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Birds are especially sensitive to contaminants in the air.
- Aerosol products of any kind should not be used around your bird.
- Cigarette smoke has been implicated in chronic respiratory problems in pet birds.
- Carbon monoxide is also dangerous to birds, so use a carbon monoxide detector in the home, and be careful not to run your vehicle in an attached garage.
- Plug-in Air Fresheners, Scented Candles, Potpourri, Artificial Scented Flowers, Scented Soap, Some perfumes have great potential for toxic fumes. Do not use around birds and do not spray on any item that your bird may chew.
- Aerosols / Sprays: Mosquito sprays, cleaning sprays, Lysol, etc. should not be sprayed while your bird is present in the room. They are toxic when inhaled by the bird and will lead to health problems or even death. Also, do not use cleaners/ chemicals on items the bird might chew.
- Kitchen Fumes / Hazards: The kitchen presents the most dangerous environment for your bird. Steam and fumes burden the respiratory passages in birds. Overheated cooking oil can be as lethal to birds as teflon fumes. Be sure to remove birds from the kitchen immediately if you burn oil, and vent the room thoroughly. Stove tops and ovens are dangerous zones for pet birds to be anywhere close to. Keep birds away from the kitchen, and keep the house ventilated.
- Cleaners, Aerosols, Febreeze: Avoid the use of aerosolized chemicals around your birds. Remove your bird from the environment until the smell has completely subsided. Do not use aerosols on items the bird might chew.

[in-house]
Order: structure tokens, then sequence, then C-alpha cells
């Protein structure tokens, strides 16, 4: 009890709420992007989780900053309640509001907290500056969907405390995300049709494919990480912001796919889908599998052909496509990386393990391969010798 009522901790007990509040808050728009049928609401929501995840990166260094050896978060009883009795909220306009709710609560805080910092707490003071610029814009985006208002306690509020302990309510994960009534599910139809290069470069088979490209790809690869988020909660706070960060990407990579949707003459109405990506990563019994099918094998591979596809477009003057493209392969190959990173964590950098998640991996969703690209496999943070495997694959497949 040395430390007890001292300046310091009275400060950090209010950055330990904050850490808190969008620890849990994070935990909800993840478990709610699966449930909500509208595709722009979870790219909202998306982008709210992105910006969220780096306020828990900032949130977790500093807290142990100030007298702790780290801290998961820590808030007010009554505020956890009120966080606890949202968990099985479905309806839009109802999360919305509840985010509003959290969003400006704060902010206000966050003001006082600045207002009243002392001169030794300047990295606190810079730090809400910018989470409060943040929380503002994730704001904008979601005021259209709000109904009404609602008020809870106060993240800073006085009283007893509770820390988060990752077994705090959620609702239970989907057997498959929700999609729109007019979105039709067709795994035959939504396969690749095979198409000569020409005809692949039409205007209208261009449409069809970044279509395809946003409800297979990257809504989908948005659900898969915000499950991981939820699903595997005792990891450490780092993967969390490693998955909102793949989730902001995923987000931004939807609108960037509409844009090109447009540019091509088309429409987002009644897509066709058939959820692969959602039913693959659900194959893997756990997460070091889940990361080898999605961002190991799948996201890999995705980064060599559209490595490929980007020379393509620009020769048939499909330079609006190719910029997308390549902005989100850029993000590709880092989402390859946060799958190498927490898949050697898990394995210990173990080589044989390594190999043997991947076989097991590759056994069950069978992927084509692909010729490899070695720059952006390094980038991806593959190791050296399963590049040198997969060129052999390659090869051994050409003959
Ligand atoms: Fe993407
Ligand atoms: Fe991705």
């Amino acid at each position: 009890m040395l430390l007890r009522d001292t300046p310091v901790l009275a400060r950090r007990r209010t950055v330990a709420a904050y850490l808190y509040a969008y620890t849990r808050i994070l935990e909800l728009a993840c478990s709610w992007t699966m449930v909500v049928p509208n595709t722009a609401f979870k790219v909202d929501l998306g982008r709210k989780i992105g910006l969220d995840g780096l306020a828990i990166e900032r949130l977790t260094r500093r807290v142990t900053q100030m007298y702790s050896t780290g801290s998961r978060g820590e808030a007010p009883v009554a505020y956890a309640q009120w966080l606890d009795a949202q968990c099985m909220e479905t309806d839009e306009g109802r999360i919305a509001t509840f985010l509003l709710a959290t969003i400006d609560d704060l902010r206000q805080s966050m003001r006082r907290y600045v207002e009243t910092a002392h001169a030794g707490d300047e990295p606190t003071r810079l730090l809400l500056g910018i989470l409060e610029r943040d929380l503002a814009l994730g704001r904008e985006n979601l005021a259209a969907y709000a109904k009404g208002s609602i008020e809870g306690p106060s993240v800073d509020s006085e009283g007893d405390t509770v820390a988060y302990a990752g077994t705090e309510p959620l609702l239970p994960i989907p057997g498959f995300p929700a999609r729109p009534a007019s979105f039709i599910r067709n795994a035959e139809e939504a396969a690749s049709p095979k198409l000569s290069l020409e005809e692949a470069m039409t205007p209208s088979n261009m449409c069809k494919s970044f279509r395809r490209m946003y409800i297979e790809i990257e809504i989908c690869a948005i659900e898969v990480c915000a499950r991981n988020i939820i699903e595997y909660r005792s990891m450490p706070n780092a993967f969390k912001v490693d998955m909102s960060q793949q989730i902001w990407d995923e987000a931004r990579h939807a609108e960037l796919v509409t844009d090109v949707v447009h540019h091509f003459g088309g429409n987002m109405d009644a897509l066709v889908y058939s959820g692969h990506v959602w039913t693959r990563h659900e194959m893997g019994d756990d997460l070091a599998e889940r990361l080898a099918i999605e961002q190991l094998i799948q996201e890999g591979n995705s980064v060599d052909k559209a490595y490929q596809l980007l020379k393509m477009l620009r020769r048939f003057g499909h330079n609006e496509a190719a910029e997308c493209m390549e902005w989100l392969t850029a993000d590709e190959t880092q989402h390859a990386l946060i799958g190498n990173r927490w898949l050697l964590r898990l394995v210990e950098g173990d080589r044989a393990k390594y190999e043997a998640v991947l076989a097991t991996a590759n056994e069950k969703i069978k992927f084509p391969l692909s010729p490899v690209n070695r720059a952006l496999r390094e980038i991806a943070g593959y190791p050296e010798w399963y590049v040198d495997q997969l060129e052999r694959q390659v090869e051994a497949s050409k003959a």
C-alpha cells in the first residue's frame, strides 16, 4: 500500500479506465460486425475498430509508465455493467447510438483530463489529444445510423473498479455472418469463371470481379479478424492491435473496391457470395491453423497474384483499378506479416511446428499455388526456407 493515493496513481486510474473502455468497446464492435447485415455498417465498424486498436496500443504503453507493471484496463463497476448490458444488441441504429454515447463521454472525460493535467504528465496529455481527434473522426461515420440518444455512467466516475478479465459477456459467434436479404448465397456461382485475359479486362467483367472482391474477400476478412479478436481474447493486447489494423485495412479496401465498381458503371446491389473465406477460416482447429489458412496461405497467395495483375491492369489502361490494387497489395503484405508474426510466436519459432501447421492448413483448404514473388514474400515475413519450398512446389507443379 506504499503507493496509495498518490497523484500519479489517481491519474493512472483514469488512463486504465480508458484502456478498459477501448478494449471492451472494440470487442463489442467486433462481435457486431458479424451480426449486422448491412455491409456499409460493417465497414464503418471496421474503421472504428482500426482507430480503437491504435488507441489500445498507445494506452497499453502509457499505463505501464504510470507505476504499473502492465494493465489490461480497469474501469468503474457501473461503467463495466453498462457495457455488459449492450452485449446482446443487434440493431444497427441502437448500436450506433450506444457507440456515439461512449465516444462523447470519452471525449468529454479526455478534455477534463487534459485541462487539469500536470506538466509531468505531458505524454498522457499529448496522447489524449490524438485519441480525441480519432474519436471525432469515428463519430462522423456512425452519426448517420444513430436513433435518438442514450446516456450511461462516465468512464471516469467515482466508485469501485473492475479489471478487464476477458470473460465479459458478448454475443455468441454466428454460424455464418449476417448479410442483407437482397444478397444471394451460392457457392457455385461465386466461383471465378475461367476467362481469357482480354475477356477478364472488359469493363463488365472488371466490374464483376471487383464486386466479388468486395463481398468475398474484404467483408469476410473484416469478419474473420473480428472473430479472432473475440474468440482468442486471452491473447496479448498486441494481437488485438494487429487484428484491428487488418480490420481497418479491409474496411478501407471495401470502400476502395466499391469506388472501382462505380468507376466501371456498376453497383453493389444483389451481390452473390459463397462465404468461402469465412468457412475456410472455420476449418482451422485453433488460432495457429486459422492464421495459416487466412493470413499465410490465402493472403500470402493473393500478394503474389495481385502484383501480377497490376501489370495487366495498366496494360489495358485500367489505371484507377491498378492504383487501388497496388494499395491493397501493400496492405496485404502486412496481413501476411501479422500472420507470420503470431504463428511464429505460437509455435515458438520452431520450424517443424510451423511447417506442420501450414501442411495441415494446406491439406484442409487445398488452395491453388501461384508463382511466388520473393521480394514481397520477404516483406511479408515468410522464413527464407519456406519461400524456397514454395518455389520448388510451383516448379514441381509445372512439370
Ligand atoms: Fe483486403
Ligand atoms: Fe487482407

- Ozone Generating Air Cleaning System and Ozonators - Helpful or Harmful?
- Teflon / Non-stick Cookware / Surfaces
Animals / Other Pets:
I have always had a mixed households, with birds, cats and dogs happily living side-by-side. However, I am well aware of the risks associated with some an arrangement. Cats that have not grown up with birds / are new to companion birds may try to catch your bird, and or bite or scratch it; with the potential to cause infection and/or injury. Keep a close eye on other family pets and their interaction with the family bird. Never trust a bird and another animal to be alone together. If you are keeping birds and have dogs and cats also, you will need a very sturdy cage, which cannot be toppled. Small, flimsy cages only ask for trouble. Don't leave your bird outside the house unsupervised. An outdoor cage should have covered top and side protection and the bars should be very small (or double wired) so that no wild birds can touch them, or get used to any bird parasites.